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Prozac's effects on pregnancy and diabetes.

Women who become pregnant while taking the antidepressant drug fluoxetine, better known under the trade name Prozac, run no greater risk of having a baby with birth defects than women among the general population, a new study of the drug suggests. A second study indicates that fluoxetine can aid weight loss and improve diabetes symptoms among obese, Type II diabetics.

Roughly 5.5 million patients worldwide have taken fluoxetine since the FDA approved it in 1987, according to manufacturer Eli Lilly and Co. in Indianapolis. Many are women of childbearing age.

To determine whether fluoxetine taken by an expectant mother can damage her fetus, researchers led by physician David J. Goldstein of Eli Lilly followed the outcome of 271 fluoxetine-exposed pregnancies. Fifty-two of the women women became pregnant during a clinical trial of the drug, despite their use of birth control. The other 219 women joined a study on fetal fluoxetine exposure after becoming pregnant while taking the drug once it was on the market. Many of the women in both groups took fluoxetine throughout the first two months of pregnancy; a few continued to take the drug for the entire nine months.

Roughly one-fifth of the 271 women elected to have abortions, the researchers report. Of those who decided to continue their pregnancies, about 17 percent miscarried -- a miscarriage rate comparable to that of the general population, Goldstein says. Only seven women had babies with birth defects, such as a twisted gut, an enlarged mouth or fluid-filled scrotum. This 4 percent rate of birth defects is also comparable to that among the general population, Goldstein asserts. He and his colleagues presented their data in Baltimore last week at a joint meeting of the Association of American Physicians, the American Society for Clinical Investigation and the American Federation for Clinical Research.

"Overall, the data ... do not indicate that there's a significant difference from the general population risk" for miscarriage or birth defects among women who take fluoxetine during early pregnancy, Goldstein says. "But the precaution would be to avoid pregnancy if at all possible while you're being treated [with the drug]," until further studies confirm the finding, he cautions.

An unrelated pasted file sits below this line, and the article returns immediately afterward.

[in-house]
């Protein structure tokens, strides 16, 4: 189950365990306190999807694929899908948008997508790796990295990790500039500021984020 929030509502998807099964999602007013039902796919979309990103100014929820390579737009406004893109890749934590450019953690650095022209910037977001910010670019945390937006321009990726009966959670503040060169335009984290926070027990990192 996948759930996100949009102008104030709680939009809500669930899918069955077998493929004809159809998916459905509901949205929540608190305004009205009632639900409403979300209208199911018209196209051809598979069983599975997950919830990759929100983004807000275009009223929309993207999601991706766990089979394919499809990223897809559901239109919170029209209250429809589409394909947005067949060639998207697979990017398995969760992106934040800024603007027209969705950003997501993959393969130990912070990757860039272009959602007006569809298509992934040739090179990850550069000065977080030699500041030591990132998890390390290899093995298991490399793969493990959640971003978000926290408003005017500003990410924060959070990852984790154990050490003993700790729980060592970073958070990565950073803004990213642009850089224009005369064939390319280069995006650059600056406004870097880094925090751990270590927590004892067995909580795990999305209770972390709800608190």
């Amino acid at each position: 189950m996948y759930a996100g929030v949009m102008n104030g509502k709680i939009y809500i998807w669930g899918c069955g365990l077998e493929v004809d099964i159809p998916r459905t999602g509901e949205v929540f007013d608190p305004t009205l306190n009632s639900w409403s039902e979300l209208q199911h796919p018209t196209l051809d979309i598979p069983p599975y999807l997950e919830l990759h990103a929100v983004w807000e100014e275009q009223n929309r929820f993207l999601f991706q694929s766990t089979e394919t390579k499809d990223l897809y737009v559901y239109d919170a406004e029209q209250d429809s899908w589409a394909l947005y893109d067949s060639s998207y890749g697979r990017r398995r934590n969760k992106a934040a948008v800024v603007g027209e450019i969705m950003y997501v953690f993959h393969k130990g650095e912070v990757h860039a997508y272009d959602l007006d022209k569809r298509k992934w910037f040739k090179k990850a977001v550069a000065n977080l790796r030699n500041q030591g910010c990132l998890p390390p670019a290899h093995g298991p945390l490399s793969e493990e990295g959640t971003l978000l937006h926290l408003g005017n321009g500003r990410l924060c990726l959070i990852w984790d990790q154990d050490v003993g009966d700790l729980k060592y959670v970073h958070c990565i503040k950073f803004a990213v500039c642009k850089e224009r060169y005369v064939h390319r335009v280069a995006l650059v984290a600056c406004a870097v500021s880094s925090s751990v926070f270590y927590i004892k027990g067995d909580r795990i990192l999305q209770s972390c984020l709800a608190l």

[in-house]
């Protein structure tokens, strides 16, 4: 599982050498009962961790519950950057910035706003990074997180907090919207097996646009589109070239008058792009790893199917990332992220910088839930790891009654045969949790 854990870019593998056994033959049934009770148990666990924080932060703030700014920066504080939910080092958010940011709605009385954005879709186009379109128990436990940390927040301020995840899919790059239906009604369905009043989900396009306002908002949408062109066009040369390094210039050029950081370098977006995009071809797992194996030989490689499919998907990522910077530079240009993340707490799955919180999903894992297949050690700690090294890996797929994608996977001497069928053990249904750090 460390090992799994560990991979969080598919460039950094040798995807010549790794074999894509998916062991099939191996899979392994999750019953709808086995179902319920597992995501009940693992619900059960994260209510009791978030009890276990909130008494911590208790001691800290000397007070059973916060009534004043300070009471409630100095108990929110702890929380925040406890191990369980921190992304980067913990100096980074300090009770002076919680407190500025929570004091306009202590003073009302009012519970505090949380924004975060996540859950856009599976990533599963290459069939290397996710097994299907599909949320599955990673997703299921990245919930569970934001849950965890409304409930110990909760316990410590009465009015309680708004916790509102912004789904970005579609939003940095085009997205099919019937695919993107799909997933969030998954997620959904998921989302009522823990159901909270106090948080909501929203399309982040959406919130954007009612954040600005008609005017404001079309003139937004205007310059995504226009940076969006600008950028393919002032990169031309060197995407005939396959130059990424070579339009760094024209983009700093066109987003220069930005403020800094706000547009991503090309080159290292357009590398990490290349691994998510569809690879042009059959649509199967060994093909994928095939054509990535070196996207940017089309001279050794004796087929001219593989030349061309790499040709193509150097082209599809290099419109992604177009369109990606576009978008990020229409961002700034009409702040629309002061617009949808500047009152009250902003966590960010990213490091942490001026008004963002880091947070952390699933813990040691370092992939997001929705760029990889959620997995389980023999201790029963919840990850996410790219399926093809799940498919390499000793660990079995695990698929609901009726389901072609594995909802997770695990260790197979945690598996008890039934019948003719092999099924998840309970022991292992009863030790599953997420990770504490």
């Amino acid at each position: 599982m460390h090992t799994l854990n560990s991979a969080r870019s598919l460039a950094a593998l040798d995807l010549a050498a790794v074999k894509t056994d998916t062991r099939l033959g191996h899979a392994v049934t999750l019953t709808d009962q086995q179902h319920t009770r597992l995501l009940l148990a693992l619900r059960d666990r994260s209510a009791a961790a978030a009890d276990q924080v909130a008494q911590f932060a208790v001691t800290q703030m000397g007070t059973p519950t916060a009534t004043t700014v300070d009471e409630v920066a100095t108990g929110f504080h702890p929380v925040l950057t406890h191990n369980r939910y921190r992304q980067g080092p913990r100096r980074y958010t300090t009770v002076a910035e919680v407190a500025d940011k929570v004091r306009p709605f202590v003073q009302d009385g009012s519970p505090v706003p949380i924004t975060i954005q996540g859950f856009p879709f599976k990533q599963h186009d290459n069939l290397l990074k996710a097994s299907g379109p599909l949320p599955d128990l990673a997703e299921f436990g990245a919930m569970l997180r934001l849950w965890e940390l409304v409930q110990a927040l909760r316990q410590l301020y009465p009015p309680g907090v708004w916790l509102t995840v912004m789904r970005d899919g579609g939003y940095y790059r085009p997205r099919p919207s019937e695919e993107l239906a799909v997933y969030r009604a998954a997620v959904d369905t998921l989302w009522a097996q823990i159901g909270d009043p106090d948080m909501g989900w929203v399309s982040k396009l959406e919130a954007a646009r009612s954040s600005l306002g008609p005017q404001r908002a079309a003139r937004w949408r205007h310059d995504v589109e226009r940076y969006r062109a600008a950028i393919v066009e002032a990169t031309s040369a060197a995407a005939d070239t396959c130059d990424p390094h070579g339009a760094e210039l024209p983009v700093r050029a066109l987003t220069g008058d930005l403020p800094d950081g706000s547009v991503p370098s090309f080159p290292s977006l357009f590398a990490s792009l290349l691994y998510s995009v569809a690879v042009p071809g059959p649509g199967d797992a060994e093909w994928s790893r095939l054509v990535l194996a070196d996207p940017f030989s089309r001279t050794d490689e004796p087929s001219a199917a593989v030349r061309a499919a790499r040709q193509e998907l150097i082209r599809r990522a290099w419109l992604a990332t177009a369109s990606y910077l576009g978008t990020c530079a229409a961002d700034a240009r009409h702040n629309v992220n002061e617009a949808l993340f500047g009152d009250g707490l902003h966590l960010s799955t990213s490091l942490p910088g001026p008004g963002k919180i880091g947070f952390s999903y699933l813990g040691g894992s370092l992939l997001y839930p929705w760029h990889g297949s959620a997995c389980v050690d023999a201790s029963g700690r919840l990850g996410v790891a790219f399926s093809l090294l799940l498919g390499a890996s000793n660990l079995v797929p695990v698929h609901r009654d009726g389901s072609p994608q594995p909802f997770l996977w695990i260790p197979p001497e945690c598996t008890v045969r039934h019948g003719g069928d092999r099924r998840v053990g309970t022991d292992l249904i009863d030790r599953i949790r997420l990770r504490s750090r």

Lewis B. Holmes, a geneticist who studies birth defects at Massachusetts General Hospital in Boston, says the study is "nice to have" because no one had previously examined the effects of fetal exposure to fluoxetine. However, he says the study group is not large enough to rule out a pattern of rare birth defects. "Right now," says Holmes, "we're telling patients that there's no circumstantial evidence that there's a cause for concern [if they took fluoxetine during pregnancy] but that it hasn't been the subject of a systematic study." He adds that "there's no convincing evidence" that antidepressant drugs other than lithium cause birth defects in humans.

In another study reported at the meeting, Goldstein and a second group of Eli Lilly scientists examined fluoxetine's benefits in treating obese men and women with Type II (non-insulin-dependent) diabetes. All 278 volunteers followed a diet for diabetics; half received daily doses of fluoxetine, while the other half received placebo pills. After three months, the fluoxetine group had lost three time as much weight as the placebo patients. The fluoxetine group also had a blood sugar reduction nearly three times greater than that seen in the placebo patients.

"There seem to be beneficial effects [of fluoxetine] in patients with Type II diabetes," Goldstein concludes. George A. Bray, who studies diabetes and obesity at Louisiana State University in Baton Rouge, concurs. "The drug is really treating the obesity, not the diabetes," says Bray. "But if you treat the obesity in Type II diabetics, you are doing the most important thing you can do to correct their diabetics."
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Title Annotation:fluoxetine
Author:Ezzell, Carol
Publication:Science News
Date:May 9, 1992
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